Start at the End!

For those of you who own a business or are thinking of starting a business, one of the most important and frequently overlooked activities is to visualize the who, what, when, and how of your exit from your business. Visualizing the end makes you think differently about the asset you are creating.

The time to start the exit planning is as soon as you know what the business will be and how you will make money from this business. If you are beyond the start-up phase, there are ways to start the process without it consuming a lot of time or money. Planning while you have the luxury of time is money in the bank and worth every investment you make in the process. The alternative is having the process forced on you or your successors due to a catastrophic event.

At some point, regardless of whether it’s in 5 or 10 or more years, your business will be worth something to another entity – if you are smart and start planning for it well before you plan the exit. Exits happen for a number of reasons whether it’s retirement, illness, boredom, wanting to make a change, relocation, or death. What, hard enough to start  and to maintain a business without thinking about the end of the business you say? Thinking about the exit will keep you going during those long 16+ hour days, 7 days a week that are sometimes required.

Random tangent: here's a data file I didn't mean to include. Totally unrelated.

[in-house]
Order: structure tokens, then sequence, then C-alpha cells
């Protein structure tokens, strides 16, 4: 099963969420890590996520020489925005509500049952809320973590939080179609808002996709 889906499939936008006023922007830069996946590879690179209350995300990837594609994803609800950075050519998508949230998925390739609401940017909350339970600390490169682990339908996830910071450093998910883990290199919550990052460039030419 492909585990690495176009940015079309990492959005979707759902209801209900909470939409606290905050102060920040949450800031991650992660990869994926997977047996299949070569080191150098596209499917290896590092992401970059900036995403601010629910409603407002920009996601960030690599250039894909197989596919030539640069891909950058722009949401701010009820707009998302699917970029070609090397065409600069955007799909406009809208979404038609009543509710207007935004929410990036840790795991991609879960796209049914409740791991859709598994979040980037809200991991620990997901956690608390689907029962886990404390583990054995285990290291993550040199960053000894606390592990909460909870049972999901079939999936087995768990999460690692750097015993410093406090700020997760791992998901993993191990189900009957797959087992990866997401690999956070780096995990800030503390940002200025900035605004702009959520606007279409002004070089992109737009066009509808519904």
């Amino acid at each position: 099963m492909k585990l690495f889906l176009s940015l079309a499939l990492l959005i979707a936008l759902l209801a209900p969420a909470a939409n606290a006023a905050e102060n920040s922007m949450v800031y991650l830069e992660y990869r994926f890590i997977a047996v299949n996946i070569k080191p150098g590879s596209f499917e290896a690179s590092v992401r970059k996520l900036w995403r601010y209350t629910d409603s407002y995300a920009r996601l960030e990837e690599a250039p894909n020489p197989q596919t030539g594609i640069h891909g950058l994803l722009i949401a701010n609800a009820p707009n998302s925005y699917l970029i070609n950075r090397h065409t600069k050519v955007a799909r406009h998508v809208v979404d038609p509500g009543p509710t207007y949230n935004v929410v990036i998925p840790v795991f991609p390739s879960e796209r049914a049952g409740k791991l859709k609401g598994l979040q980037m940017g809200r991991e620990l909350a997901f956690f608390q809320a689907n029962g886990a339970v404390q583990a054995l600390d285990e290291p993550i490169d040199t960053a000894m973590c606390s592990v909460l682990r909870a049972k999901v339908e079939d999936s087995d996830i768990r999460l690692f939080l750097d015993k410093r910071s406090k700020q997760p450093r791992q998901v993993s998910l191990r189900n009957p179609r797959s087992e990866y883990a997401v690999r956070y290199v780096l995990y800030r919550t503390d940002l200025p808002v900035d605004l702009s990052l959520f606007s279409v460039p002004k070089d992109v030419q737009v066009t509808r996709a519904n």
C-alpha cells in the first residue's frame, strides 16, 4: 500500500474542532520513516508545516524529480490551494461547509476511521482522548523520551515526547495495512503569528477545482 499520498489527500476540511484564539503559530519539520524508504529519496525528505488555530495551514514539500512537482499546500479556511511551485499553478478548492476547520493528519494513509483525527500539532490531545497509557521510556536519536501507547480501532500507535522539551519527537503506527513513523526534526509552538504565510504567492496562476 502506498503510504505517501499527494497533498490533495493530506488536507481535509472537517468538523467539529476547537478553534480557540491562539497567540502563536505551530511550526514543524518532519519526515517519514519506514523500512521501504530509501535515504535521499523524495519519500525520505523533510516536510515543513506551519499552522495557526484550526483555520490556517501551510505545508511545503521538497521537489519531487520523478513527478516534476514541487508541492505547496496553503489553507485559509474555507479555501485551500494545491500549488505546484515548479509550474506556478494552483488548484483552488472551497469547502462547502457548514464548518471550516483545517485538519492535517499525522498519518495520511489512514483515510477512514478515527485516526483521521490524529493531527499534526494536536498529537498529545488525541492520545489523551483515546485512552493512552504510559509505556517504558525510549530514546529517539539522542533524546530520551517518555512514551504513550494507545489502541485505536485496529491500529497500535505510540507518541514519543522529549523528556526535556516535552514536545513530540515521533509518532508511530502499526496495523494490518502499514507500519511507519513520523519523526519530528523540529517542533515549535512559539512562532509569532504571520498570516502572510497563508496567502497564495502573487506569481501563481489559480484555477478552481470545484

More importantly, if you start thinking about the value of your business to someone else, this way of thinking creates focus particularly with all the options, side roads, detours, and completely off-road trips that we can all be susceptible to as we are establishing and maintaining the business.  As someone once advised, wear the hat of the buyer as you review your company status.  Or, run the company as if you were acquiring the company. If your company is in an uproar when you exit, you will get far less value for it – people do not want to buy problems, and like residential real estate, the buyer will try to get you to fix the problems before taking ownership.

A few rules of the road as you begin this exit planning journey: entities purchase businesses with customers, businesses that are growing, and businesses that know how to manage their money (also known as, show a profit each year no matter how hard it is). It is certainly possible in the tech world to sell a prototype application or completed application without customers if it solves a particular problem. We hear about this all the time in the news but it happens as frequently as a lightning strike. Take the time to write even a simple strategic roadmap or business plan (even with bullets), and don’t forget to write the last chapter first.

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